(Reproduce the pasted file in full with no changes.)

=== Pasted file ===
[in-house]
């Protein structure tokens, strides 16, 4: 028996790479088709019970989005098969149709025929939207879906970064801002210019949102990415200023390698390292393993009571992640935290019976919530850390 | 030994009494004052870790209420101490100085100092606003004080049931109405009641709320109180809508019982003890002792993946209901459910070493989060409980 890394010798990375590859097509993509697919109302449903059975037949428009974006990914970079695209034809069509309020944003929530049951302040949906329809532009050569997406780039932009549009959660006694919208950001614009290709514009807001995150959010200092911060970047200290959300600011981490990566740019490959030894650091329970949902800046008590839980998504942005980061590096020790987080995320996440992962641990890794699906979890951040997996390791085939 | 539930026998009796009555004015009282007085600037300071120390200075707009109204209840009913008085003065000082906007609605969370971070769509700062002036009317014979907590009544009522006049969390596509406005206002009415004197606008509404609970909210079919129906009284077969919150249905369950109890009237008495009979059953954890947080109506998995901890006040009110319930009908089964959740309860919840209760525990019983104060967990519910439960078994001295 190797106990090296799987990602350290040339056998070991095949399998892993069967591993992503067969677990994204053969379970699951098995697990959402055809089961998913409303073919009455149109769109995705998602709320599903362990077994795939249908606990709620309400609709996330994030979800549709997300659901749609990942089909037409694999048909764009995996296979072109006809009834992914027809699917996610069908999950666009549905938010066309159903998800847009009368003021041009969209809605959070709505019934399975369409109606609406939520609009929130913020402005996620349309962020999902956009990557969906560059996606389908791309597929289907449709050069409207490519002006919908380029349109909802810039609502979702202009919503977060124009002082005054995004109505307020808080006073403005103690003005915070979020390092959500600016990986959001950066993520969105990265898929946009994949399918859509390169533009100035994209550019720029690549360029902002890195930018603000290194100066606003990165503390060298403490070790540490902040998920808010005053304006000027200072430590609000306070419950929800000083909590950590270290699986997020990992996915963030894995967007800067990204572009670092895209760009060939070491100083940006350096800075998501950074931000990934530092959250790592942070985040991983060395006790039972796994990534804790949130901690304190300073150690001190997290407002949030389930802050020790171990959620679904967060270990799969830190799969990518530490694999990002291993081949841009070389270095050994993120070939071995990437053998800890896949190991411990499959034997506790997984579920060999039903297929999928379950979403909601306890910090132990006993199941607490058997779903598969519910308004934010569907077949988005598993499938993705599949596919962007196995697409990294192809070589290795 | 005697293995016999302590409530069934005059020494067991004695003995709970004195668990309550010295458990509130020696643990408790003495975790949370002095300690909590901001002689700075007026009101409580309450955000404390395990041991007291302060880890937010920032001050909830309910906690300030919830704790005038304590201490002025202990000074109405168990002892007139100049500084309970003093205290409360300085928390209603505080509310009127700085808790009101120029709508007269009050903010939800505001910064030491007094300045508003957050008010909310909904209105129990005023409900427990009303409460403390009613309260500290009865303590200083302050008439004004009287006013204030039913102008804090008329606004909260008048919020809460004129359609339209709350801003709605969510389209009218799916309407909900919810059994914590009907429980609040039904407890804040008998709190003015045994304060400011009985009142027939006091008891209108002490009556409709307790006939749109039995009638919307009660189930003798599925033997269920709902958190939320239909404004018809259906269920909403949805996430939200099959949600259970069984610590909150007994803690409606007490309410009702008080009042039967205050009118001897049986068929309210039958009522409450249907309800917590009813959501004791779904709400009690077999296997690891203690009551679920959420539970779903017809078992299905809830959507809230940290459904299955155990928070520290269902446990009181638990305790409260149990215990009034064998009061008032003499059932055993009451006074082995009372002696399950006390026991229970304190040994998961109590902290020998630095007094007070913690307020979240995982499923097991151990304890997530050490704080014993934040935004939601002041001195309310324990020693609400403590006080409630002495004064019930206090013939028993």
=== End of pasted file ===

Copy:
[in-house]
């Protein structure tokens, strides 16, 4: 028996790479088709019970989005098969149709025929939207879906970064801002210019949102990415200023390698390292393993009571992640935290019976919530850390 | 030994009494004052870790209420101490100085100092606003004080049931109405009641709320109180809508019982003890002792993946209901459910070493989060409980 890394010798990375590859097509993509697919109302449903059975037949428009974006990914970079695209034809069509309020944003929530049951302040949906329809532009050569997406780039932009549009959660006694919208950001614009290709514009807001995150959010200092911060970047200290959300600011981490990566740019490959030894650091329970949902800046008590839980998504942005980061590096020790987080995320996440992962641990890794699906979890951040997996390791085939 | 539930026998009796009555004015009282007085600037300071120390200075707009109204209840009913008085003065000082906007609605969370971070769509700062002036009317014979907590009544009522006049969390596509406005206002009415004197606008509404609970909210079919129906009284077969919150249905369950109890009237008495009979059953954890947080109506998995901890006040009110319930009908089964959740309860919840209760525990019983104060967990519910439960078994001295 190797106990090296799987990602350290040339056998070991095949399998892993069967591993992503067969677990994204053969379970699951098995697990959402055809089961998913409303073919009455149109769109995705998602709320599903362990077994795939249908606990709620309400609709996330994030979800549709997300659901749609990942089909037409694999048909764009995996296979072109006809009834992914027809699917996610069908999950666009549905938010066309159903998800847009009368003021041009969209809605959070709505019934399975369409109606609406939520609009929130913020402005996620349309962020999902956009990557969906560059996606389908791309597929289907449709050069409207490519002006919908380029349109909802810039609502979702202009919503977060124009002082005054995004109505307020808080006073403005103690003005915070979020390092959500600016990986959001950066993520969105990265898929946009994949399918859509390169533009100035994209550019720029690549360029902002890195930018603000290194100066606003990165503390060298403490070790540490902040998920808010005053304006000027200072430590609000306070419950929800000083909590950590270290699986997020990992996915963030894995967007800067990204572009670092895209760009060939070491100083940006350096800075998501950074931000990934530092959250790592942070985040991983060395006790039972796994990534804790949130901690304190300073150690001190997290407002949030389930802050020790171990959620679904967060270990799969830190799969990518530490694999990002291993081949841009070389270095050994993120070939071995990437053998800890896949190991411990499959034997506790997984579920060999039903297929999928379950979403909601306890910090132990006993199941607490058997779903598969519910308004934010569907077949988005598993499938993705599949596919962007196995697409990294192809070589290795 | 005697293995016999302590409530069934005059020494067991004695003995709970004195668990309550010295458990509130020696643990408790003495975790949370002095300690909590901001002689700075007026009101409580309450955000404390395990041991007291302060880890937010920032001050909830309910906690300030919830704790005038304590201490002025202990000074109405168990002892007139100049500084309970003093205290409360300085928390209603505080509310009127700085808790009101120029709508007269009050903010939800505001910064030491007094300045508003957050008010909310909904209105129990005023409900427990009303409460403390009613309260500290009865303590200083302050008439004004009287006013204030039913102008804090008329606004909260008048919020809460004129359609339209709350801003709605969510389209009218799916309407909900919810059994914590009907429980609040039904407890804040008998709190003015045994304060400011009985009142027939006091008891209108002490009556409709307790006939749109039995009638919307009660189930003798599925033997269920709902958190939320239909404004018809259906269920909403949805996430939200099959949600259970069984610590909150007994803690409606007490309410009702008080009042039967205050009118001897049986068929309210039958009522409450249907309800917590009813959501004791779904709400009690077999296997690891203690009551679920959420539970779903017809078992299905809830959507809230940290459904299955155990928070520290269902446990009181638990305790409260149990215990009034064998009061008032003499059932055993009451006074082995009372002696399950006390026991229970304190040994998961109590902290020998630095007094007070913690307020979240995982499923097991151990304890997530050490704080014993934040935004939601002041001195309310324990020693609400403590006080409630002495004064019930206090013939028993």